October 31st, 2012
Purchasing a home is no doubt one of the largest – if not the largest – investment a person will take on in their lifetime. Therefore, the decision to buy a house should be thought through carefully.
There are several factors individuals consider to determine whether the timing is right. These considerations may include job security, the length of time they plan to remain in the home, family planning and market conditions. However, one of the most dominant factors that drives consumers’ home buying decisions is cost. Owning a home is a large expense, and one of the biggest mistakes individuals make is only factoring in their monthly mortgage payment. The added costs that come with homeownership can make a person’s investment more than they planned for, which can lead to financial strain. To avoid taking on more than they can handle, there are several aspects of purchasing a home consumers should consider before taking on the process.
The price of the home and the mortgage rate attached is undoubtedly the first cost buyers should weigh. Most experts discourage individuals from taking on a mortgage that imposes a monthly payment which exceeds 28 percent of their take-home pay. This is because monthly payments that exceed this percentage may make it difficult for consumers to meet their other financial obligations, save money and plan for retirement. Working with a mortgage consultant can help buyers compare home prices and determine the rates for which they may qualify. In addition, utilizing tools such as mortgage calculators can help individuals determine their cost threshold based on their particular financial situations.
Homeowners insurance is crucial to protecting consumers’ home investment. However, these costs can be substantial, making it important that individuals research different providers, compare offerings and purchase sufficient coverage. For example, some buyers only purchase enough to replace their items if their home is destroyed. However, if the cost of rebuilding exceeds the value of their replacements, they will be required to carry the remaining costs out of pocket. For this reason, homeowners should determine how much coverage they will need to rebuild their property in the event of a disaster.
In addition, standard homeowners policies do not cover certain types of catastrophes, such as flooding, earthquakes, landslides and sinkholes. Instead, owners may be encouraged to purchase riders or supplemental policies. While these policies can add greatly to their overall payments, they can shield homeowners from financial devastation in the event of natural disasters.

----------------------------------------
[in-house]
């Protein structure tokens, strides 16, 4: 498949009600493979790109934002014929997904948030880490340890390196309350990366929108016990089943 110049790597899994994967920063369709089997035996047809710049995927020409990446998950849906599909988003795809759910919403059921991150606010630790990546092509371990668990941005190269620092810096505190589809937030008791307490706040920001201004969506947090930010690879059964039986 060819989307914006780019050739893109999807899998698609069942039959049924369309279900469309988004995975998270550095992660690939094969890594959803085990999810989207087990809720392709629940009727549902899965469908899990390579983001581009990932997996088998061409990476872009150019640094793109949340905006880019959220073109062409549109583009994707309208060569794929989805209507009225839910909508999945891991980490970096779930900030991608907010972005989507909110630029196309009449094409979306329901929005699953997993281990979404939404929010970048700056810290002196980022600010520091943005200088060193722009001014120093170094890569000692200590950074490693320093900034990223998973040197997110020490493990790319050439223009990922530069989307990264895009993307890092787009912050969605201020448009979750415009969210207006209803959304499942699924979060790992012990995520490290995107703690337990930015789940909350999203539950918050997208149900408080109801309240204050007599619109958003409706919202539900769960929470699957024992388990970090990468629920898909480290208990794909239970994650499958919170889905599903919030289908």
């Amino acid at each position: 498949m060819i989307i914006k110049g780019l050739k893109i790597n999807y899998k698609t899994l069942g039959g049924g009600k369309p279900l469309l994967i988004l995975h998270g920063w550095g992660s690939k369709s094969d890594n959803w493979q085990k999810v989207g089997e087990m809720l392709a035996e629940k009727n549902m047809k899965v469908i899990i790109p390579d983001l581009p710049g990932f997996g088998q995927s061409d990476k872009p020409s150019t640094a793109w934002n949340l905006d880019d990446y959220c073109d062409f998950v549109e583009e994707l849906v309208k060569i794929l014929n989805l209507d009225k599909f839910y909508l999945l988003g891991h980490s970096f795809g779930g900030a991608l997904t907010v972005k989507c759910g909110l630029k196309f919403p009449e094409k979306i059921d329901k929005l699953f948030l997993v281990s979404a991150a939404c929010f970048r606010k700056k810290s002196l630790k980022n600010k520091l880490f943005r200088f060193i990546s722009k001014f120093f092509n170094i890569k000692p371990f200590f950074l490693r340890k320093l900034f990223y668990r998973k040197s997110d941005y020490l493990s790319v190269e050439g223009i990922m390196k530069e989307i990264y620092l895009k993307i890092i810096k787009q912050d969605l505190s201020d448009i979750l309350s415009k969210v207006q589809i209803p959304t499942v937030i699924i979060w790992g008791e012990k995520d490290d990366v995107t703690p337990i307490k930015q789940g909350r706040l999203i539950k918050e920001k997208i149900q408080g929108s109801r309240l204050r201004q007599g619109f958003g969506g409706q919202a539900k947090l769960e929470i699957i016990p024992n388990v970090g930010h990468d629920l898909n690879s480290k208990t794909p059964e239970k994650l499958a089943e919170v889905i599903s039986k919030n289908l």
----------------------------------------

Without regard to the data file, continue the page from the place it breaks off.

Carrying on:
Home issues may arise, and the cost of repairs and replacements is another expense individuals must factor in. Those who currently live in apartments or condos are accustomed to having their landlord or management company replace water heaters, appliances and other large-scale items. Homeowners, however, must cover these costs on their own, so having money in savings that can be applied to these obligations can help owners avoid financial strain.
4. Closing costs
Owning a home can be expensive, but the process of actually obtaining a mortgage comes with overlooked costs. There are several fees associated with the buying process that can total into the thousands of dollars. These include title search, attorneys costs, processing and document fees and other expenses. However, many of these costs can be negotiated with the mortgage service company a person uses, so it’s important that home buyers do their research on which types of fees may be waived.
Owning a home can be a worthwhile investment and help buyers accomplish their financial goals. However, it’s important that individuals are fully informed about their overall costs so that they may purchase a property that falls well within their price range and gives them the flexibility to continue saving money.